Truth and Reconciliation Commission of Canada

… a core concept in Governance and Institutions and Atlas100

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Concept description

Indigenous and Northern Affairs Canada (INAC, reference below) describes a key purpose of the Truth and Reconciliation Commission (TRC – link to website on right) as providing those directly or indirectly affected by the legacy of the Indian Residential Schools system with an opportunity to share their stories and experiences.

The official mandate for the TRC can be found at (accessed 30 September 2016).

Executive Summary and Calls to Action

INAC’s description of the TRC background and process (reference below):

“The Indian Residential Schools Settlement Agreement, the largest class-action settlement in Canadian history, began to be implemented in 2007. One of the elements of the agreement was the establishment of the Truth and Reconciliation Commission of Canada to facilitate reconciliation among former students, their families, their communities and all Canadians. …

“Between 2007 and 2015, the Government of Canada provided about $72 million to support the TRC‘s work. The TRC spent six years travelling to all parts of Canada and heard from more than 6,500 witnesses. The TRC also hosted seven national events across Canada to engage the Canadian public, educate people about the history and legacy of the residential schools system, and share and honour the experiences of former students and their families.

“The Truth and Reconciliation Commission created a historical record of the residential schools system. As part of this process, the Government of Canada provided over five million records to the TRC. The National Centre for Truth and Reconciliation at the University of Manitoba will house all of the documents collected by the TRC.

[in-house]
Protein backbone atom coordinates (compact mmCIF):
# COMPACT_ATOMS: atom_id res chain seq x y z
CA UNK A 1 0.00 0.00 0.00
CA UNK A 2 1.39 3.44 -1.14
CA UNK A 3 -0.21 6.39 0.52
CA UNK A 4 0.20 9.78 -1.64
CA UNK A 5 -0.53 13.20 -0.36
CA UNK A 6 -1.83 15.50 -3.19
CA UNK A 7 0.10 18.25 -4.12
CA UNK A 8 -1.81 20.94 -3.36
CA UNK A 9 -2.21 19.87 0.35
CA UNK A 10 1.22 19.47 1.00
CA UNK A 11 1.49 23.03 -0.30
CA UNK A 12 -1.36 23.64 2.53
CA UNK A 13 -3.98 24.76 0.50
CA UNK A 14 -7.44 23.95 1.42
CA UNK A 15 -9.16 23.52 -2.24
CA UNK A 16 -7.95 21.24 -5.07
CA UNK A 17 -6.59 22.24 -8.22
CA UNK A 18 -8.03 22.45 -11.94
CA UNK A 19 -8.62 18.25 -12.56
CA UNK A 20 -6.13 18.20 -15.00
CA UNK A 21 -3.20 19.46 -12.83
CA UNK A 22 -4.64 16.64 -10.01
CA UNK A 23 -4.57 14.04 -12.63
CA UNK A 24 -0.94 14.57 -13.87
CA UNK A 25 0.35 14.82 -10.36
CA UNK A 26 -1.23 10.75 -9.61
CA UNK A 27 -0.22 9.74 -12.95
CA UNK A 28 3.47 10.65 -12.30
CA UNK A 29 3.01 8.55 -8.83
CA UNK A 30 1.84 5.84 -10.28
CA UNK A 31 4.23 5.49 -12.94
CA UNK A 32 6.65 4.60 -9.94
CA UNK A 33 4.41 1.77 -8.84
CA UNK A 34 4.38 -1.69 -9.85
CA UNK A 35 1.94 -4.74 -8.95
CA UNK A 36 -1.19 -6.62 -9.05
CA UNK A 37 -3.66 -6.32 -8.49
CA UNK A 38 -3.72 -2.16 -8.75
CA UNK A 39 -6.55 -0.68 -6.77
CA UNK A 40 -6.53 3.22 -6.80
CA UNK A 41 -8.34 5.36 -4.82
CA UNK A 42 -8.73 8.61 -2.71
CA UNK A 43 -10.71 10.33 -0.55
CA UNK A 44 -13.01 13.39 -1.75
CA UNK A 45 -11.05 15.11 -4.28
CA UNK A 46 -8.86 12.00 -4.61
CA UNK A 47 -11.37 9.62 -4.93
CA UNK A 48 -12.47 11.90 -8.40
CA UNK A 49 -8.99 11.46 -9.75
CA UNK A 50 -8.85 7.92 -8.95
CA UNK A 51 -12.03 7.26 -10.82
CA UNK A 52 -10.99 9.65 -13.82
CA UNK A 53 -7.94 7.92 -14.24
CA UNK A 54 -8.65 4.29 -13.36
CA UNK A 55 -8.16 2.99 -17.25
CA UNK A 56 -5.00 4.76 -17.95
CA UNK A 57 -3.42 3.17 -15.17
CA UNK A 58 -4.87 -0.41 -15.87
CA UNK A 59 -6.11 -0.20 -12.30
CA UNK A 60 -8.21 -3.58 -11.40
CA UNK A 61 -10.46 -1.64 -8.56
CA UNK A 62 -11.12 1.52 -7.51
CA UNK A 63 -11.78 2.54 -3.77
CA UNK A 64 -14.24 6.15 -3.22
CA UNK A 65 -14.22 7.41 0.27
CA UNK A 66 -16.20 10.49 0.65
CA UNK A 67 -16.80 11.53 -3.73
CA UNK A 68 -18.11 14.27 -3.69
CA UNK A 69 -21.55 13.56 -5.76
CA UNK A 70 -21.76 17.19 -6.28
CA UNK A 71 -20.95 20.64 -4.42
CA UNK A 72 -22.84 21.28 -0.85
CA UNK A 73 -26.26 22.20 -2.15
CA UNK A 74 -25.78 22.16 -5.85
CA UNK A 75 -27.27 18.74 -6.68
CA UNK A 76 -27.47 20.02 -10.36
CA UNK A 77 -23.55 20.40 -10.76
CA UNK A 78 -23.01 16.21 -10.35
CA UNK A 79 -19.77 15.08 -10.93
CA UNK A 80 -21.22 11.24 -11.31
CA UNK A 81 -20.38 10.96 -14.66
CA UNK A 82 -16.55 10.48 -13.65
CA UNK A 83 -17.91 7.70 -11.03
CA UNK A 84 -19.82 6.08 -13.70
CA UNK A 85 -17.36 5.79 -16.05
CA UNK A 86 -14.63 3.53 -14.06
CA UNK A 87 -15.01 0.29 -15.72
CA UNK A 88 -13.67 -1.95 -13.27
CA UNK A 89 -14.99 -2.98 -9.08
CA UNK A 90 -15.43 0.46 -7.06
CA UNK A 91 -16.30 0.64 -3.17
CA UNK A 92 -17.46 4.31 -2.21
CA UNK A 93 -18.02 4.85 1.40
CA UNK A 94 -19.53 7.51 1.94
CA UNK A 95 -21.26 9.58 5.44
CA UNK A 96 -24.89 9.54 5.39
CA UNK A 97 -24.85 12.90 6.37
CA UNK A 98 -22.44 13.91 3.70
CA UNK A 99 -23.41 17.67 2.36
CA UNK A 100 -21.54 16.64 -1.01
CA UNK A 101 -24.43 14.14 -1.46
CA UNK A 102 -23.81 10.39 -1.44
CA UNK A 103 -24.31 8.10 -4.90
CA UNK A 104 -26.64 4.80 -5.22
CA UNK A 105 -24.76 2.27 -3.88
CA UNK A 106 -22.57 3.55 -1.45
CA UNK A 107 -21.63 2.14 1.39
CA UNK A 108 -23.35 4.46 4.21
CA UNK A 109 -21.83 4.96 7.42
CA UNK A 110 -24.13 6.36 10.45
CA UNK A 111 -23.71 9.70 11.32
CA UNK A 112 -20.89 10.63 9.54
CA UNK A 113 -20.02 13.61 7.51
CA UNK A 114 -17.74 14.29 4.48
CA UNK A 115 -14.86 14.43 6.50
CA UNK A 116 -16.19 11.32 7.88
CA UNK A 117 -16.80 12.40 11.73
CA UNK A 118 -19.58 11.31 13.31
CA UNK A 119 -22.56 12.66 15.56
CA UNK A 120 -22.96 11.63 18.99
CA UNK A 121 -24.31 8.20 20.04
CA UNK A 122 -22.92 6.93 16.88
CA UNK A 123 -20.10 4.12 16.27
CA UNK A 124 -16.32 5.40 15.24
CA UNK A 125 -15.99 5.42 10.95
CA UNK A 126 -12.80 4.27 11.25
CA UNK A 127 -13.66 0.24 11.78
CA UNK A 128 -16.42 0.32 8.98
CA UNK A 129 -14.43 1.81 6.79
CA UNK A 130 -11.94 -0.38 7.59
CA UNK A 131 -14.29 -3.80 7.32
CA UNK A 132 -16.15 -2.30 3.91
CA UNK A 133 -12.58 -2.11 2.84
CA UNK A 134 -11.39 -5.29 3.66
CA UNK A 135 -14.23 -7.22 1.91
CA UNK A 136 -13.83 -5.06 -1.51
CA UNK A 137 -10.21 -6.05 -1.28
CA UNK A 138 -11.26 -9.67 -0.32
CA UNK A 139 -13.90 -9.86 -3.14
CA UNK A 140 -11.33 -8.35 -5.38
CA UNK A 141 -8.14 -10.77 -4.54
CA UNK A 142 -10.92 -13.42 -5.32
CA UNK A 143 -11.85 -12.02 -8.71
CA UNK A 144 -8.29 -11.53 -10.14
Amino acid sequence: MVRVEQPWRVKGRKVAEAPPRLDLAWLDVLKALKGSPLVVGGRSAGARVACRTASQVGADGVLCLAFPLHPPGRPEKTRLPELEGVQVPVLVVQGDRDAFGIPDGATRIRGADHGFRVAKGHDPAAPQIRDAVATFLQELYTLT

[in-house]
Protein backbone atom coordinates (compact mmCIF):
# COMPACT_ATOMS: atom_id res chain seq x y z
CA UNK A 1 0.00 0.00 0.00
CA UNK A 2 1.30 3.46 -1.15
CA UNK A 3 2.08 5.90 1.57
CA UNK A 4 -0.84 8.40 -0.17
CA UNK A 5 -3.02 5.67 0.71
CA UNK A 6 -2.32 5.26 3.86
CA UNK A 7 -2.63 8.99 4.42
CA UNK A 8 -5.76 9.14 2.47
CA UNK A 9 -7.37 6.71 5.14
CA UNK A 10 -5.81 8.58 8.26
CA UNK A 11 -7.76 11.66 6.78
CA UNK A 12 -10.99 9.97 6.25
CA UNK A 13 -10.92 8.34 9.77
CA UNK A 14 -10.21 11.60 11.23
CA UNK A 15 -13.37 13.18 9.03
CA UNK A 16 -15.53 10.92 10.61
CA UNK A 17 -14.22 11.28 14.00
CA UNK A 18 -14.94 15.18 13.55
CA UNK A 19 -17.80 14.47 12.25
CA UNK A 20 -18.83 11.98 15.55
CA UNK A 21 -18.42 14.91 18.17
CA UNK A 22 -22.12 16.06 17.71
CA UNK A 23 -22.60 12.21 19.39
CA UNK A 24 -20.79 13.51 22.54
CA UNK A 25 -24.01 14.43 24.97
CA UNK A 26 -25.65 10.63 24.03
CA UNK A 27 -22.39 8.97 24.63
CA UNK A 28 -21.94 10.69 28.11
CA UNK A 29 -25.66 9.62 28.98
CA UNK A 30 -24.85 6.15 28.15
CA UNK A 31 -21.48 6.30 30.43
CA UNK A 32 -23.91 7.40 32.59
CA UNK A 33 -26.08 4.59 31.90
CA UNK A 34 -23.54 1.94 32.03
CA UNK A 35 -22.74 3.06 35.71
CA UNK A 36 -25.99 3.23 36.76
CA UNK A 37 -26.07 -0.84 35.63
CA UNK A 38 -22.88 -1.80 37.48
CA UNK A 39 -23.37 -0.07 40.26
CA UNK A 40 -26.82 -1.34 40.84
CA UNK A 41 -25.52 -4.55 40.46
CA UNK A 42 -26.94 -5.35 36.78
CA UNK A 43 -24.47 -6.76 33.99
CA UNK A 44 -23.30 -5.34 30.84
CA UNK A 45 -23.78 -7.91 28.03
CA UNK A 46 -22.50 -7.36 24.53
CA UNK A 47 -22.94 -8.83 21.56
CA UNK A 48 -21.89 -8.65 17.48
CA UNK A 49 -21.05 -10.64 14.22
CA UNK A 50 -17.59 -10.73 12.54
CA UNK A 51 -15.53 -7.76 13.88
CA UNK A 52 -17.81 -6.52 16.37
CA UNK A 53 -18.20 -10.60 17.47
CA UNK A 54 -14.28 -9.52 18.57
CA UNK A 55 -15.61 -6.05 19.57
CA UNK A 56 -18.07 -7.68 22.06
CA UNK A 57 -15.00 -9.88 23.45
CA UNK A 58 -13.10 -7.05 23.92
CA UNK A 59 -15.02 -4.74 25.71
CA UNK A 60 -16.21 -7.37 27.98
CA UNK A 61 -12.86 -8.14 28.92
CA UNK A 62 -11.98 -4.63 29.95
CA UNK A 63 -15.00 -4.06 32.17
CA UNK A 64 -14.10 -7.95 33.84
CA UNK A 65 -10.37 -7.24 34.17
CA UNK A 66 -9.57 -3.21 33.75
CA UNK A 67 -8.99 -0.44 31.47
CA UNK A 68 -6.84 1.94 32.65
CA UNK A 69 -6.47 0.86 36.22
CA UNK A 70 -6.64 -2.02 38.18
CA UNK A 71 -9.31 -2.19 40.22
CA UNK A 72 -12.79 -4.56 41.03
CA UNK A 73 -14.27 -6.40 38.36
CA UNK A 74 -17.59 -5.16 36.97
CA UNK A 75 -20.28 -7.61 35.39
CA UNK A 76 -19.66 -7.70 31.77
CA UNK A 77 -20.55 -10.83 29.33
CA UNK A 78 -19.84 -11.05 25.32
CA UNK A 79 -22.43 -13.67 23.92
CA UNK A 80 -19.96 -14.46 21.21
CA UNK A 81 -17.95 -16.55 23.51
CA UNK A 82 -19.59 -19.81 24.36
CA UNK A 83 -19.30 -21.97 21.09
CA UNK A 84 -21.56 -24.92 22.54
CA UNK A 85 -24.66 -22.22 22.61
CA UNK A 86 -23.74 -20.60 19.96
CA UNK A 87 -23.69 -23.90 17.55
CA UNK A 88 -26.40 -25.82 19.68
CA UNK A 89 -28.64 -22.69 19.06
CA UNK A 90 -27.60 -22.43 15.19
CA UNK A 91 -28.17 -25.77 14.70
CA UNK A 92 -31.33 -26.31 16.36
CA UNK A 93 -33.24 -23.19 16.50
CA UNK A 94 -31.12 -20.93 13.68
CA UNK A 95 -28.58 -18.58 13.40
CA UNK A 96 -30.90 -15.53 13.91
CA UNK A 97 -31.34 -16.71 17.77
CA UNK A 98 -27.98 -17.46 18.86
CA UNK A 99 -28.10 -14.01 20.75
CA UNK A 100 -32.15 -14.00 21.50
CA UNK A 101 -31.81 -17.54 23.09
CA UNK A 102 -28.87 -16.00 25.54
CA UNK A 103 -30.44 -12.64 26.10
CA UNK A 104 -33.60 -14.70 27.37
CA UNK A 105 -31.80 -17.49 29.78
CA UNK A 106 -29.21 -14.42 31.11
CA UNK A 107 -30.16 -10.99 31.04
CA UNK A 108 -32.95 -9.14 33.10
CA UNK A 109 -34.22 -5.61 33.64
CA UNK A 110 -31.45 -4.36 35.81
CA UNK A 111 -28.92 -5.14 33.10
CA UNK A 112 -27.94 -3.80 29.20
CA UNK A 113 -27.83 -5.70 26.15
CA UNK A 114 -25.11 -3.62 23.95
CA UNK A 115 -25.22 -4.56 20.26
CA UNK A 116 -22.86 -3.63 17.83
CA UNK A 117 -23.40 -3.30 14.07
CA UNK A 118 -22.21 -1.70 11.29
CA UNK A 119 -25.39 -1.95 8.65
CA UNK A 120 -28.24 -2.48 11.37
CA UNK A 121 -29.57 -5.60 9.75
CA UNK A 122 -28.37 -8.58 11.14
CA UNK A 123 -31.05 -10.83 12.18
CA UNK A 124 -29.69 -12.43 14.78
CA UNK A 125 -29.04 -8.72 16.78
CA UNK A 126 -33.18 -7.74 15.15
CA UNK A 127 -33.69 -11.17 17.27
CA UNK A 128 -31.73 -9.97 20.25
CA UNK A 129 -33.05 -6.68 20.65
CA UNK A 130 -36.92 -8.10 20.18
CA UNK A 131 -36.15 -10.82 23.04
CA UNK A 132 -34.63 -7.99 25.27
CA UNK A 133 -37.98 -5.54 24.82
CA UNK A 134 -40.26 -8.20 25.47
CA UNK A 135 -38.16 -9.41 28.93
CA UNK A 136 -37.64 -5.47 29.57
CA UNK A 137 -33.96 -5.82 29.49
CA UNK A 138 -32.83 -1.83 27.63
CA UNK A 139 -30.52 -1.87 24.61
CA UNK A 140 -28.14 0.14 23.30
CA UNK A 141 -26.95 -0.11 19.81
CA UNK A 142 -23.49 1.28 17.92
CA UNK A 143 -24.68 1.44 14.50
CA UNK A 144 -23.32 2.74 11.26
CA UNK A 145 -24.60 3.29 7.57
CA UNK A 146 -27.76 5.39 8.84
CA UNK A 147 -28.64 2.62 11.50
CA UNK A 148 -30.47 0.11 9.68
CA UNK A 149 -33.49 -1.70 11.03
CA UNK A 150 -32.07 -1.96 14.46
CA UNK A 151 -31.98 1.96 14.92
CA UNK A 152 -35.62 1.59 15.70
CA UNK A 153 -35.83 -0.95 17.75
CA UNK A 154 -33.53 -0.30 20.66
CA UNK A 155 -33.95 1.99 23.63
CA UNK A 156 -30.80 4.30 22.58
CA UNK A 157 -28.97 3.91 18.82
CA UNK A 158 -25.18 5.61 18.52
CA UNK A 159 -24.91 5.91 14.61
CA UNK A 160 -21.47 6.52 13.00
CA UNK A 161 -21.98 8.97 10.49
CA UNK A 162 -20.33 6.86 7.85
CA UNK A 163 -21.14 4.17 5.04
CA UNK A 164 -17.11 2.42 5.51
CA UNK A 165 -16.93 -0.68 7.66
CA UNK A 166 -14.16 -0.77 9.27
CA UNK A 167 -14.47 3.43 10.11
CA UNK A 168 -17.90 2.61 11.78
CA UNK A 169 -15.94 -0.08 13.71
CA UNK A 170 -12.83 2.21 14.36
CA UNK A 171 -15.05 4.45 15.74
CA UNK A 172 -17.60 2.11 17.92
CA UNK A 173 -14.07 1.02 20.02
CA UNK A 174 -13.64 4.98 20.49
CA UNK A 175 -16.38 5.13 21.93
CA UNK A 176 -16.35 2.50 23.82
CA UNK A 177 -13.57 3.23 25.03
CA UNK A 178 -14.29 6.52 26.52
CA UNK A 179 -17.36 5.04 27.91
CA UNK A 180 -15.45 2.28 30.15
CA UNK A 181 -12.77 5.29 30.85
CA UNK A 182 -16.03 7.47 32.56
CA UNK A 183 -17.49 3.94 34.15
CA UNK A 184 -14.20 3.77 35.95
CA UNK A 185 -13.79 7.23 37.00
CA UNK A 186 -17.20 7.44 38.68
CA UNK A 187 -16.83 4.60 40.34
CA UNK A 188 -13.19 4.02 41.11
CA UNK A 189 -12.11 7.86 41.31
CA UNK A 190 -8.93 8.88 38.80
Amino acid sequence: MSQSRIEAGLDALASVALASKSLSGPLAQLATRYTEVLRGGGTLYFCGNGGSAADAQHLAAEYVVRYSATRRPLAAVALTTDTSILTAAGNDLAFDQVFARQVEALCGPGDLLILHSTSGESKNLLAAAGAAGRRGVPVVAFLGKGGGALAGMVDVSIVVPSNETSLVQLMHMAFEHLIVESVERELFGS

“In June 2015, the TRC held its Closing Event in Ottawa and presented the Executive Summary of the findings contained in its multi-volume Final Report, including 94 “calls to action” (or recommendations) to further reconciliation between Canadians and Indigenous Peoples.

“In December 2015, the TRC released its entire six-volume Final Report. All Canadians are encouraged to read the summary or the Final Report to learn more about the terrible history of Indian Residential Schools and its sad legacy.

“For more information please visit the Truth and Reconciliation Commission website.”

Next steps for the Government of Canada

The INAC website (last updated 5 August 2016, reference below) states:

“The Truth and Reconciliation Commission’s Final Report is a testament to the courage of each and every survivor and family member who shared their story.

“As part of the Indian Residential Schools Settlement Agreement, Prime Minister Justin Trudeau accepted the Final Report of the Truth and Reconciliation Commission on behalf of Canada.

“The Government of Canada continues to be committed to a renewed nation-to-nation relationship with Indigenous Peoples based on recognition, rights, respect, co-operation and partnership. The Government of Canada will work closely with provinces, territories, First Nations, the Métis Nation, Inuit groups and church entities to implement recommendations of the TRC and further reconciliation to the benefit of all Canadians. This will include the implementation of the United Nations Declaration on the Rights of Indigenous Peoples.